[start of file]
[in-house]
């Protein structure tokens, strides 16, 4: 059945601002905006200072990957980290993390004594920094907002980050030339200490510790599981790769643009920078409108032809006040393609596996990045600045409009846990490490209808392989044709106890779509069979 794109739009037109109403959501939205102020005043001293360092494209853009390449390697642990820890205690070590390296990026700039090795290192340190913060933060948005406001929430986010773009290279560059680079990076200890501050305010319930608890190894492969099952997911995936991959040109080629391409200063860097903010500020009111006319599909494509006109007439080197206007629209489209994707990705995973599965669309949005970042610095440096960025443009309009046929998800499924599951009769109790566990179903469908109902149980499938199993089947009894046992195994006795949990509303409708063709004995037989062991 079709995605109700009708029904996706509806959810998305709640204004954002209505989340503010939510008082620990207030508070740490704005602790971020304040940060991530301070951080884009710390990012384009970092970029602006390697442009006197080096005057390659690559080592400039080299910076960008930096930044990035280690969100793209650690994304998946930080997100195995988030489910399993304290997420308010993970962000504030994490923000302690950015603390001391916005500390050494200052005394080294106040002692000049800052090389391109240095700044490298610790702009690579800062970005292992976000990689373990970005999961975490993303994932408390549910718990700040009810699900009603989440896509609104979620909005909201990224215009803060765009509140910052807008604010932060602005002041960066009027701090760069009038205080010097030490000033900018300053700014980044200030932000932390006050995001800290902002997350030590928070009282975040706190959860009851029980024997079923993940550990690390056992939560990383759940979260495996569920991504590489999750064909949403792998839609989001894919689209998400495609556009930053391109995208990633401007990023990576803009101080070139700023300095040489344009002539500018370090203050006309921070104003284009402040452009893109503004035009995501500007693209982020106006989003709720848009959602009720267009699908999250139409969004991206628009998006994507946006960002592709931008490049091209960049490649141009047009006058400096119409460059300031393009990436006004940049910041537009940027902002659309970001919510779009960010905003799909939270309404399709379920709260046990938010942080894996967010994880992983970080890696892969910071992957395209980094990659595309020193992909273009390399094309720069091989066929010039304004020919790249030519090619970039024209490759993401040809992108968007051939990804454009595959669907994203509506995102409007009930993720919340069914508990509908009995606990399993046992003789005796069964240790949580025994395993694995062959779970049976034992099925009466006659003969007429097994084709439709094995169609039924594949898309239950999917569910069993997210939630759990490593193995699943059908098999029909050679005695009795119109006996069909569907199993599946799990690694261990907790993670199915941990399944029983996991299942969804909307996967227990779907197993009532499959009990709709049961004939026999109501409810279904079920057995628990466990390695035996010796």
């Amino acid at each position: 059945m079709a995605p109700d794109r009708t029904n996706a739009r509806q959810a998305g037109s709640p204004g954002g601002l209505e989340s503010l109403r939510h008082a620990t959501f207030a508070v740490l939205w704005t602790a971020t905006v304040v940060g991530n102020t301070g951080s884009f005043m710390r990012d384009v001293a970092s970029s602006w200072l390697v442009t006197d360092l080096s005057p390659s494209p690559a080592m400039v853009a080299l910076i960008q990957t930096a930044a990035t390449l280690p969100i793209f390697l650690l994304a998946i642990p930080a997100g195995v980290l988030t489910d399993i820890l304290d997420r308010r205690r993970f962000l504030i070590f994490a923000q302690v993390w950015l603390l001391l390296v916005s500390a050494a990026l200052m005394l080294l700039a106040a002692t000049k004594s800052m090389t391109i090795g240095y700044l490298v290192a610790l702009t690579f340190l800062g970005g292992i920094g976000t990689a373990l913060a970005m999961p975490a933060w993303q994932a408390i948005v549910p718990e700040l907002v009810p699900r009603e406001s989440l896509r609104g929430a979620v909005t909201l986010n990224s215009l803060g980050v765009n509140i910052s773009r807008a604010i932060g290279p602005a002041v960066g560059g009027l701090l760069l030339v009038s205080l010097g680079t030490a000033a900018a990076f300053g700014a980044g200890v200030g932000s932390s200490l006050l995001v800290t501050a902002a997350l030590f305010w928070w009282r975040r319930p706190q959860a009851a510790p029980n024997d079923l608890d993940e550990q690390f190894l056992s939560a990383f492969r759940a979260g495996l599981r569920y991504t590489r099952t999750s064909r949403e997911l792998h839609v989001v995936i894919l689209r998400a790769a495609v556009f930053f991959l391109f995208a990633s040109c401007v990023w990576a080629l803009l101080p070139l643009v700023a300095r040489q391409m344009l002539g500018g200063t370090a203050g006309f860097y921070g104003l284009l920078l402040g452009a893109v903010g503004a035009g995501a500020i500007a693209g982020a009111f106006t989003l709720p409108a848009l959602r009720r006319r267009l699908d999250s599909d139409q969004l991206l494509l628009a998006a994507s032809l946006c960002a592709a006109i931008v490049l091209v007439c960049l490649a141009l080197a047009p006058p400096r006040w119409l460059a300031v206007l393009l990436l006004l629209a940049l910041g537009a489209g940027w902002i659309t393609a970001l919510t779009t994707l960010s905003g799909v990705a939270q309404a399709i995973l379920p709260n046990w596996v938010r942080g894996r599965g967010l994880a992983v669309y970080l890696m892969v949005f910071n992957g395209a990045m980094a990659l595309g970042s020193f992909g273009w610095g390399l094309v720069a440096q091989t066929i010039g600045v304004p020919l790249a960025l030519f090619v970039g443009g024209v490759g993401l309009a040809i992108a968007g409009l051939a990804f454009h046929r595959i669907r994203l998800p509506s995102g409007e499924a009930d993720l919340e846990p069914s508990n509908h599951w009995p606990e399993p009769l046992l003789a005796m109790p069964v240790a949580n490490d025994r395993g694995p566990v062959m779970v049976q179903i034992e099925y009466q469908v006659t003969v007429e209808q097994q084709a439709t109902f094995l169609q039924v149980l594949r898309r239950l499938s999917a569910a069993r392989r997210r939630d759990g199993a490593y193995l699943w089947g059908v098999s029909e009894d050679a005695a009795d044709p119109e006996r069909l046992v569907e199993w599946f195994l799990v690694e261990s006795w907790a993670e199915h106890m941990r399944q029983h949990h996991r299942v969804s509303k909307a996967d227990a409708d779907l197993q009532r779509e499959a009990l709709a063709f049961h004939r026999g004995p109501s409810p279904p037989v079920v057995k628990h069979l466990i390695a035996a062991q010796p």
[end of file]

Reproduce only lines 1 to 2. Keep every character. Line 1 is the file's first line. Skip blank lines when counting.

[in-house]
């Protein structure tokens, strides 16, 4: 059945601002905006200072990957980290993390004594920094907002980050030339200490510790599981790769643009920078409108032809006040393609596996990045600045409009846990490490209808392989044709106890779509069979 794109739009037109109403959501939205102020005043001293360092494209853009390449390697642990820890205690070590390296990026700039090795290192340190913060933060948005406001929430986010773009290279560059680079990076200890501050305010319930608890190894492969099952997911995936991959040109080629391409200063860097903010500020009111006319599909494509006109007439080197206007629209489209994707990705995973599965669309949005970042610095440096960025443009309009046929998800499924599951009769109790566990179903469908109902149980499938199993089947009894046992195994006795949990509303409708063709004995037989062991 079709995605109700009708029904996706509806959810998305709640204004954002209505989340503010939510008082620990207030508070740490704005602790971020304040940060991530301070951080884009710390990012384009970092970029602006390697442009006197080096005057390659690559080592400039080299910076960008930096930044990035280690969100793209650690994304998946930080997100195995988030489910399993304290997420308010993970962000504030994490923000302690950015603390001391916005500390050494200052005394080294106040002692000049800052090389391109240095700044490298610790702009690579800062970005292992976000990689373990970005999961975490993303994932408390549910718990700040009810699900009603989440896509609104979620909005909201990224215009803060765009509140910052807008604010932060602005002041960066009027701090760069009038205080010097030490000033900018300053700014980044200030932000932390006050995001800290902002997350030590928070009282975040706190959860009851029980024997079923993940550990690390056992939560990383759940979260495996569920991504590489999750064909949403792998839609989001894919689209998400495609556009930053391109995208990633401007990023990576803009101080070139700023300095040489344009002539500018370090203050006309921070104003284009402040452009893109503004035009995501500007693209982020106006989003709720848009959602009720267009699908999250139409969004991206628009998006994507946006960002592709931008490049091209960049490649141009047009006058400096119409460059300031393009990436006004940049910041537009940027902002659309970001919510779009960010905003799909939270309404399709379920709260046990938010942080894996967010994880992983970080890696892969910071992957395209980094990659595309020193992909273009390399094309720069091989066929010039304004020919790249030519090619970039024209490759993401040809992108968007051939990804454009595959669907994203509506995102409007009930993720919340069914508990509908009995606990399993046992003789005796069964240790949580025994395993694995062959779970049976034992099925009466006659003969007429097994084709439709094995169609039924594949898309239950999917569910069993997210939630759990490593193995699943059908098999029909050679005695009795119109006996069909569907199993599946799990690694261990907790993670199915941990399944029983996991299942969804909307996967227990779907197993009532499959009990709709049961004939026999109501409810279904079920057995628990466990390695035996010796």